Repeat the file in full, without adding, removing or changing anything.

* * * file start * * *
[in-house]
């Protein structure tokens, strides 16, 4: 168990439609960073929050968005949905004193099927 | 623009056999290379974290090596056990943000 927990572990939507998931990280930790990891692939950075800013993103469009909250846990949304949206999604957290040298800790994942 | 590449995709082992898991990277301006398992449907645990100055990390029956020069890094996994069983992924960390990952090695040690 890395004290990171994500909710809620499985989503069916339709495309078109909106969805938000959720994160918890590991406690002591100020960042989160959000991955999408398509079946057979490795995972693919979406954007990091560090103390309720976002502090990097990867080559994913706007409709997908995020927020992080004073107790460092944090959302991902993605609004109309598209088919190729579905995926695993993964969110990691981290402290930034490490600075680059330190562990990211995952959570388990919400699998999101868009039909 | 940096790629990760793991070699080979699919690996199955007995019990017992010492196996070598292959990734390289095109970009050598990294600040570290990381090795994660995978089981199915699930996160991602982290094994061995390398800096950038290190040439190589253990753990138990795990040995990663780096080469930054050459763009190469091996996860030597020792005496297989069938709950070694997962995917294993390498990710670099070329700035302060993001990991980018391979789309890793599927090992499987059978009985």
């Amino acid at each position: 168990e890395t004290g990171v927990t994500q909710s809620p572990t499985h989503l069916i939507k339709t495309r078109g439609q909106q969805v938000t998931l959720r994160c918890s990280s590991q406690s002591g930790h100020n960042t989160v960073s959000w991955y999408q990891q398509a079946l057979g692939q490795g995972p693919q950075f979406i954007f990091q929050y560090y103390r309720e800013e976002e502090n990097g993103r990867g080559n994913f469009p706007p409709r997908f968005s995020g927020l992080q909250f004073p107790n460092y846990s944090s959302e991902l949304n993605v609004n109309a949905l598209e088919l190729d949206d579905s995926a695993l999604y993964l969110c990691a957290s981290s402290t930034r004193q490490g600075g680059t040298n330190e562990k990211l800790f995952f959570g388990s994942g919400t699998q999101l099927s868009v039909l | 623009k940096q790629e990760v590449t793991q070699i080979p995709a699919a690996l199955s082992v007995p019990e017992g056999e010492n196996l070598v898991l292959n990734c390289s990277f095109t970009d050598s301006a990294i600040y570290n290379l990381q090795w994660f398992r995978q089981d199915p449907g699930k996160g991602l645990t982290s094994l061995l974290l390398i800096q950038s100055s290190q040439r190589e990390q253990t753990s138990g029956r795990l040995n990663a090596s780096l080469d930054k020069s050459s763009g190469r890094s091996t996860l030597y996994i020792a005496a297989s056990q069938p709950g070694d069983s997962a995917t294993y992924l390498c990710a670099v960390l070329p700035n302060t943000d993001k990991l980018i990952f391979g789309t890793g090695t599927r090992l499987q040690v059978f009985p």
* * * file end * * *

[in-house]
């Protein structure tokens, strides 16, 4: 168990439609960073929050968005949905004193099927 | 623009056999290379974290090596056990943000 927990572990939507998931990280930790990891692939950075800013993103469009909250846990949304949206999604957290040298800790994942 | 590449995709082992898991990277301006398992449907645990100055990390029956020069890094996994069983992924960390990952090695040690 890395004290990171994500909710809620499985989503069916339709495309078109909106969805938000959720994160918890590991406690002591100020960042989160959000991955999408398509079946057979490795995972693919979406954007990091560090103390309720976002502090990097990867080559994913706007409709997908995020927020992080004073107790460092944090959302991902993605609004109309598209088919190729579905995926695993993964969110990691981290402290930034490490600075680059330190562990990211995952959570388990919400699998999101868009039909 | 940096790629990760793991070699080979699919690996199955007995019990017992010492196996070598292959990734390289095109970009050598990294600040570290990381090795994660995978089981199915699930996160991602982290094994061995390398800096950038290190040439190589253990753990138990795990040995990663780096080469930054050459763009190469091996996860030597020792005496297989069938709950070694997962995917294993390498990710670099070329700035302060993001990991980018391979789309890793599927090992499987059978009985």
């Amino acid at each position: 168990e890395t004290g990171v927990t994500q909710s809620p572990t499985h989503l069916i939507k339709t495309r078109g439609q909106q969805v938000t998931l959720r994160c918890s990280s590991q406690s002591g930790h100020n960042t989160v960073s959000w991955y999408q990891q398509a079946l057979g692939q490795g995972p693919q950075f979406i954007f990091q929050y560090y103390r309720e800013e976002e502090n990097g993103r990867g080559n994913f469009p706007p409709r997908f968005s995020g927020l992080q909250f004073p107790n460092y846990s944090s959302e991902l949304n993605v609004n109309a949905l598209e088919l190729d949206d579905s995926a695993l999604y993964l969110c990691a957290s981290s402290t930034r004193q490490g600075g680059t040298n330190e562990k990211l800790f995952f959570g388990s994942g919400t699998q999101l099927s868009v039909l | 623009k940096q790629e990760v590449t793991q070699i080979p995709a699919a690996l199955s082992v007995p019990e017992g056999e010492n196996l070598v898991l292959n990734c390289s990277f095109t970009d050598s301006a990294i600040y570290n290379l990381q090795w994660f398992r995978q089981d199915p449907g699930k996160g991602l645990t982290s094994l061995l974290l390398i800096q950038s100055s290190q040439r190589e990390q253990t753990s138990g029956r795990l040995n990663a090596s780096l080469d930054k020069s050459s763009g190469r890094s091996t996860l030597y996994i020792a005496a297989s056990q069938p709950g070694d069983s997962a995917t294993y992924l390498c990710a670099v960390l070329p700035n302060t943000d993001k990991l980018i990952f391979g789309t890793g090695t599927r090992l499987q040690v059978f009985p």